Happy Valentine ’s Day everyone! I hope that everyone takes some time today to think about their hearts and how to take care of them. Over the past few weeks, we have been discussing fats- the good and the bad- in many of our classes. Our country has had a love/ hate relationship with fats for a long time. There was the low fat craze and more recently the low carbohydrate phase- when fats became more acceptable. A lot of our fear about fats may come from the word itself- will fats make me fat? But we need fats in our daily diets because they help us to maintain our health! Fats provide structure for our cells, help us to make hormones, allow us to absorb nutrients such as Vitamin A,D,E and K and store energy. Not only are they good in our bodies, but also in our food. Fats help improve the texture and taste of our foods and eating them can help us feel satiated faster and for longer. It’s important to note that there are 3 different types of fats.
Unsaturated fats (polyunsaturated and monounsaturated): Unsaturated fats are molecules that do not have all of the total possible hydrogen atoms that they could have- i.e., they are not “saturated” with hydrogen atoms. Because they are not saturated, they do not lie flat. All of the molecules bump into one another and it is very difficult for them to compact. This is why they tend to be liquid. These fats are the best for our health. They help increase our HDL (good cholesterol) levels and lower our LDL (bad cholesterol) levels; they take care of your heart! Omega 3 fatty acids are a type of unsaturated fats that help fuel your brain- we need to eat these fats because our bodies cannot make them. So, it’s important to eat plenty of healthy fats including oils, nuts and fatty fish. Yum!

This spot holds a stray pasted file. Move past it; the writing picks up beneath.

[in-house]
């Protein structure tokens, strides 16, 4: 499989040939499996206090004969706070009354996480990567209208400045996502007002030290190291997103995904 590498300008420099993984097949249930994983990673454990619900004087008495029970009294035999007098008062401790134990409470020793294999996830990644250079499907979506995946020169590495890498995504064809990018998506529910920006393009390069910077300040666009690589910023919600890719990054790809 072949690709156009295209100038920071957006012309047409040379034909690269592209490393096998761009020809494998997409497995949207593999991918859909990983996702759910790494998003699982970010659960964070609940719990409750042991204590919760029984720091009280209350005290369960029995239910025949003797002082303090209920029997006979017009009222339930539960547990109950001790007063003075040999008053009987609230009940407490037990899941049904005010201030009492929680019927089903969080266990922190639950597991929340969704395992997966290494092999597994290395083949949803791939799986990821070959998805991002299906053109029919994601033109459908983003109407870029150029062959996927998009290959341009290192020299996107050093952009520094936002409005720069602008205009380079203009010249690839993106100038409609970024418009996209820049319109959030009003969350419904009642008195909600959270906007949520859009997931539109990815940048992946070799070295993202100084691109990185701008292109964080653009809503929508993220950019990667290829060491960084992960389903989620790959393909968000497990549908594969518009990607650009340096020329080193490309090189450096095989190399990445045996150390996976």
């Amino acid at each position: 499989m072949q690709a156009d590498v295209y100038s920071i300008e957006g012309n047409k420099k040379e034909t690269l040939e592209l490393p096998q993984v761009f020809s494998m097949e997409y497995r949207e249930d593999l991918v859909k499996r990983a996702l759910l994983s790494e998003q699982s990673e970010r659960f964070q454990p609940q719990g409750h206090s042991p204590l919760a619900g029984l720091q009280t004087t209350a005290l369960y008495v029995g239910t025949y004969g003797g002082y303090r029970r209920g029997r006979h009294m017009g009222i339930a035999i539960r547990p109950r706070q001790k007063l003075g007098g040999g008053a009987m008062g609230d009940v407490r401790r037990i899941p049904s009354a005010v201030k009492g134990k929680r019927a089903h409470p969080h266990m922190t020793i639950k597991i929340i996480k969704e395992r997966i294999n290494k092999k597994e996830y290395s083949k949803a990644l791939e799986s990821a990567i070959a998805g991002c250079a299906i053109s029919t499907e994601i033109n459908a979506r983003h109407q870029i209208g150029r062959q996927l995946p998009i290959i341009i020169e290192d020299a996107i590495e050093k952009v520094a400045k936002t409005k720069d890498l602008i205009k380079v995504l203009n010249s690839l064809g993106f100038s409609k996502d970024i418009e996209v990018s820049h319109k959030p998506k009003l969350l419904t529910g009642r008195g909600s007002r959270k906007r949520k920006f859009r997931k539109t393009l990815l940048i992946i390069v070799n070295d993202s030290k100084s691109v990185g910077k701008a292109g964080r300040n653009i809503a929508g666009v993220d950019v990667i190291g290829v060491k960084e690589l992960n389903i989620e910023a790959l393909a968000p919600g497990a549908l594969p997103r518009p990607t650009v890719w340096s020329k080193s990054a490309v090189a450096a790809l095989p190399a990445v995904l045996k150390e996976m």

Saturated fats: These are the fats that we want to limit. They have all the hydrogen atoms that they can, so they lie flat which allows them to stack. This is what helps saturated fats stay solid. These fats can clog up our arteries and raise our LDL levels- double trouble for our hearts. It is nearly impossible to avoid all saturated fats and doing so would probably lead to some unappetizing foods. It’s important to keep saturated fats low but to enjoy them when you do eat them. If you love butter, no problem! Just make sure not to eat an entire stick a day. The key here is moderation and truly enjoying what you do eat.
Trans fat: These are fats you should (almost) never eat. They are made in factories. The general process is to take an unsaturated fat (which has kinks) and flatten it out so that it can be solid at room temperature. An example of this is margarine. Although it’s made from vegetable oil (an unsaturated fat), it has been made solid at room temperature due to hydrogenation. The process was developed to help foods be more “shelf stable” i.e., last longer on the shelf (which is why a Twinkie never goes stale!). To make sure you’re not eating trans fat, it is important to read the ingredient list. If you see “partially hydrogenated” or “hydrogenated”, then there is trans fat in the product. Food companies are allowed to label foods “trans fat free” or 0 g trans fat if the product contains less than 0.5 g trans fat/ serving- tricky!You can find more information about fats- the good and the bad- at the site below:
And another reason why fats are so good and some good recipes for salad dressings: http://well.blogs.nytimes.com/2011/02/11/dress-up-your-salad/?ref=health
The bottom line is to eat more healthful and delicious unsaturated fats, limit (but enjoy) saturated fats and avoid trans fats (make sure to check those labels!). Take care of your heart and enjoy today!